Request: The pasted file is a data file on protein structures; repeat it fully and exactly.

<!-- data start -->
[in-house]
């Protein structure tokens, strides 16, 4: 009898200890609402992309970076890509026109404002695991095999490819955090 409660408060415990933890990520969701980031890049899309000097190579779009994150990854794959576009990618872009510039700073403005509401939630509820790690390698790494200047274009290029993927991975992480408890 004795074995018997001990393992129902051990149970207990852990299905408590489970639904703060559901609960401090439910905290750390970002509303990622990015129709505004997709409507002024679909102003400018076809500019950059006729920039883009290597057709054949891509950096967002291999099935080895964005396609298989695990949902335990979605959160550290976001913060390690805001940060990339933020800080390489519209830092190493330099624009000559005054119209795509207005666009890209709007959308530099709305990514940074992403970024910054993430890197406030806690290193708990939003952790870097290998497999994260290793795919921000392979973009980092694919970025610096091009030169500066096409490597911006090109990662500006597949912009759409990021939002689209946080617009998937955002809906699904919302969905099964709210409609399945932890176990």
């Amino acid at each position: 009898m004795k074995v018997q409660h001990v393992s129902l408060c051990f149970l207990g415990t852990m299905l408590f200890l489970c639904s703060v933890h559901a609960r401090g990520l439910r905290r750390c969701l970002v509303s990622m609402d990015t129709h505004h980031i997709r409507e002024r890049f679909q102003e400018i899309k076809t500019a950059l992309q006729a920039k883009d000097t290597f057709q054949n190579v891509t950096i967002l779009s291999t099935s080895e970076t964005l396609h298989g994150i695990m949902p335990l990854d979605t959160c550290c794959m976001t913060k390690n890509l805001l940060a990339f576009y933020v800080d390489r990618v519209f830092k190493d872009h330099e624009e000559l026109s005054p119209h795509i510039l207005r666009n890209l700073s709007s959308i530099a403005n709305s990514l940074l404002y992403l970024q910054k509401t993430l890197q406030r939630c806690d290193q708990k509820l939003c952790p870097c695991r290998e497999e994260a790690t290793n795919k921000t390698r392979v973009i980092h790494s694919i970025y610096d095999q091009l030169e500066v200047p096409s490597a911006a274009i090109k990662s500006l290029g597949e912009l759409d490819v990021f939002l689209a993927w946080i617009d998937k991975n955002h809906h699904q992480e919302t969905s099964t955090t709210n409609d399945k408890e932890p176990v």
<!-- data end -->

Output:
[in-house]
């Protein structure tokens, strides 16, 4: 009898200890609402992309970076890509026109404002695991095999490819955090 409660408060415990933890990520969701980031890049899309000097190579779009994150990854794959576009990618872009510039700073403005509401939630509820790690390698790494200047274009290029993927991975992480408890 004795074995018997001990393992129902051990149970207990852990299905408590489970639904703060559901609960401090439910905290750390970002509303990622990015129709505004997709409507002024679909102003400018076809500019950059006729920039883009290597057709054949891509950096967002291999099935080895964005396609298989695990949902335990979605959160550290976001913060390690805001940060990339933020800080390489519209830092190493330099624009000559005054119209795509207005666009890209709007959308530099709305990514940074992403970024910054993430890197406030806690290193708990939003952790870097290998497999994260290793795919921000392979973009980092694919970025610096091009030169500066096409490597911006090109990662500006597949912009759409990021939002689209946080617009998937955002809906699904919302969905099964709210409609399945932890176990």
């Amino acid at each position: 009898m004795k074995v018997q409660h001990v393992s129902l408060c051990f149970l207990g415990t852990m299905l408590f200890l489970c639904s703060v933890h559901a609960r401090g990520l439910r905290r750390c969701l970002v509303s990622m609402d990015t129709h505004h980031i997709r409507e002024r890049f679909q102003e400018i899309k076809t500019a950059l992309q006729a920039k883009d000097t290597f057709q054949n190579v891509t950096i967002l779009s291999t099935s080895e970076t964005l396609h298989g994150i695990m949902p335990l990854d979605t959160c550290c794959m976001t913060k390690n890509l805001l940060a990339f576009y933020v800080d390489r990618v519209f830092k190493d872009h330099e624009e000559l026109s005054p119209h795509i510039l207005r666009n890209l700073s709007s959308i530099a403005n709305s990514l940074l404002y992403l970024q910054k509401t993430l890197q406030r939630c806690d290193q708990k509820l939003c952790p870097c695991r290998e497999e994260a790690t290793n795919k921000t390698r392979v973009i980092h790494s694919i970025y610096d095999q091009l030169e500066v200047p096409s490597a911006a274009i090109k990662s500006l290029g597949e912009l759409d490819v990021f939002l689209a993927w946080i617009d998937k991975n955002h809906h699904q992480e919302t969905s099964t955090t709210n409609d399945k408890e932890p176990v």